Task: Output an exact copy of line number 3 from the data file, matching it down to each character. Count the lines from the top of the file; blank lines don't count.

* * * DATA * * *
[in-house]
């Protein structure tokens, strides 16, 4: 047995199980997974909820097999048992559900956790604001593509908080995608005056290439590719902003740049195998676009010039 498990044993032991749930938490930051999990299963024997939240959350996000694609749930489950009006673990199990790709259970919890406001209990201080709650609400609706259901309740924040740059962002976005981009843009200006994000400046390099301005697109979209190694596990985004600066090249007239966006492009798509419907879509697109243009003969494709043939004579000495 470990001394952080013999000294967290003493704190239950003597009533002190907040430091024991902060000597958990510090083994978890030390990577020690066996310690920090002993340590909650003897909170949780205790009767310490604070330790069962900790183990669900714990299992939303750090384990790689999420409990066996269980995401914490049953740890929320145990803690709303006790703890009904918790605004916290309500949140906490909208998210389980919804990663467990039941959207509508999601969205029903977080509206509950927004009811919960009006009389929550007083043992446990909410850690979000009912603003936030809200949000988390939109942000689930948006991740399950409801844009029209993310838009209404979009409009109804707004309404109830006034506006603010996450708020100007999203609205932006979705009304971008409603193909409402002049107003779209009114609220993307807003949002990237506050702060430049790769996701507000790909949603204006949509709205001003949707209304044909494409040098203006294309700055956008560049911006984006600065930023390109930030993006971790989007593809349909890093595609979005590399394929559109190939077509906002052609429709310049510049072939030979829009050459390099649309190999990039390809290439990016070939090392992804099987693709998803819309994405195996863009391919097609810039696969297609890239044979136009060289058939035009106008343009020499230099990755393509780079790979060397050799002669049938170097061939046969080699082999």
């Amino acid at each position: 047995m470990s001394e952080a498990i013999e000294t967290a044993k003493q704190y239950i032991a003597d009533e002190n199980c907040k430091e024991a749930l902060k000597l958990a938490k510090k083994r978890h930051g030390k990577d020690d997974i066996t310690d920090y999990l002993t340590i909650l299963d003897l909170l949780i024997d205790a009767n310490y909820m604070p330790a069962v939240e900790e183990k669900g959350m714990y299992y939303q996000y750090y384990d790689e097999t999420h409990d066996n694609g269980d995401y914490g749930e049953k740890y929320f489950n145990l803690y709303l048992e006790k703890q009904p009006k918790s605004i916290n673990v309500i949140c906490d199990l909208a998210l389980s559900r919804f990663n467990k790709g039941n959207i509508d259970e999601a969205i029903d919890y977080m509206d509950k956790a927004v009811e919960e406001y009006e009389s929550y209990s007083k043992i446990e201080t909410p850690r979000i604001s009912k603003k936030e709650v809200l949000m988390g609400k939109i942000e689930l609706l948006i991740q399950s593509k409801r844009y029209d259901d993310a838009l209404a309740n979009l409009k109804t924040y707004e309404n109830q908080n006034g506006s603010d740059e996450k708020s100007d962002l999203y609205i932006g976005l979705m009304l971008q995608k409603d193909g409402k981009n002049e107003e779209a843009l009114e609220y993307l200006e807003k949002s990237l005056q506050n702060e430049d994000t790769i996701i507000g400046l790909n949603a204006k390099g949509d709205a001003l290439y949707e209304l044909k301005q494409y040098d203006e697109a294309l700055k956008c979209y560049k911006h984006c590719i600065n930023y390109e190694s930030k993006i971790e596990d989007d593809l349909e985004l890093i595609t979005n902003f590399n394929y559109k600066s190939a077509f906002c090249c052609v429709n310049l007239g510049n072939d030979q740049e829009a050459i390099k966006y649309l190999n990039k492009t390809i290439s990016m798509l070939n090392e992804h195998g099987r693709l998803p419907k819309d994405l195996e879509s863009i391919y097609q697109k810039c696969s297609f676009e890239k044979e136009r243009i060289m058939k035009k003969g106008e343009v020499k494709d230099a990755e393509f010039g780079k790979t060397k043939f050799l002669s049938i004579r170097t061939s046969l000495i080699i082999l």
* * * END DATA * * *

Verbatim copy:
């Amino acid at each position: 047995m470990s001394e952080a498990i013999e000294t967290a044993k003493q704190y239950i032991a003597d009533e002190n199980c907040k430091e024991a749930l902060k000597l958990a938490k510090k083994r978890h930051g030390k990577d020690d997974i066996t310690d920090y999990l002993t340590i909650l299963d003897l909170l949780i024997d205790a009767n310490y909820m604070p330790a069962v939240e900790e183990k669900g959350m714990y299992y939303q996000y750090y384990d790689e097999t999420h409990d066996n694609g269980d995401y914490g749930e049953k740890y929320f489950n145990l803690y709303l048992e006790k703890q009904p009006k918790s605004i916290n673990v309500i949140c906490d199990l909208a998210l389980s559900r919804f990663n467990k790709g039941n959207i509508d259970e999601a969205i029903d919890y977080m509206d509950k956790a927004v009811e919960e406001y009006e009389s929550y209990s007083k043992i446990e201080t909410p850690r979000i604001s009912k603003k936030e709650v809200l949000m988390g609400k939109i942000e689930l609706l948006i991740q399950s593509k409801r844009y029209d259901d993310a838009l209404a309740n979009l409009k109804t924040y707004e309404n109830q908080n006034g506006s603010d740059e996450k708020s100007d962002l999203y609205i932006g976005l979705m009304l971008q995608k409603d193909g409402k981009n002049e107003e779209a843009l009114e609220y993307l200006e807003k949002s990237l005056q506050n702060e430049d994000t790769i996701i507000g400046l790909n949603a204006k390099g949509d709205a001003l290439y949707e209304l044909k301005q494409y040098d203006e697109a294309l700055k956008c979209y560049k911006h984006c590719i600065n930023y390109e190694s930030k993006i971790e596990d989007d593809l349909e985004l890093i595609t979005n902003f590399n394929y559109k600066s190939a077509f906002c090249c052609v429709n310049l007239g510049n072939d030979q740049e829009a050459i390099k966006y649309l190999n990039k492009t390809i290439s990016m798509l070939n090392e992804h195998g099987r693709l998803p419907k819309d994405l195996e879509s863009i391919y097609q697109k810039c696969s297609f676009e890239k044979e136009r243009i060289m058939k035009k003969g106008e343009v020499k494709d230099a990755e393509f010039g780079k790979t060397k043939f050799l002669s049938i004579r170097t061939s046969l000495i080699i082999l």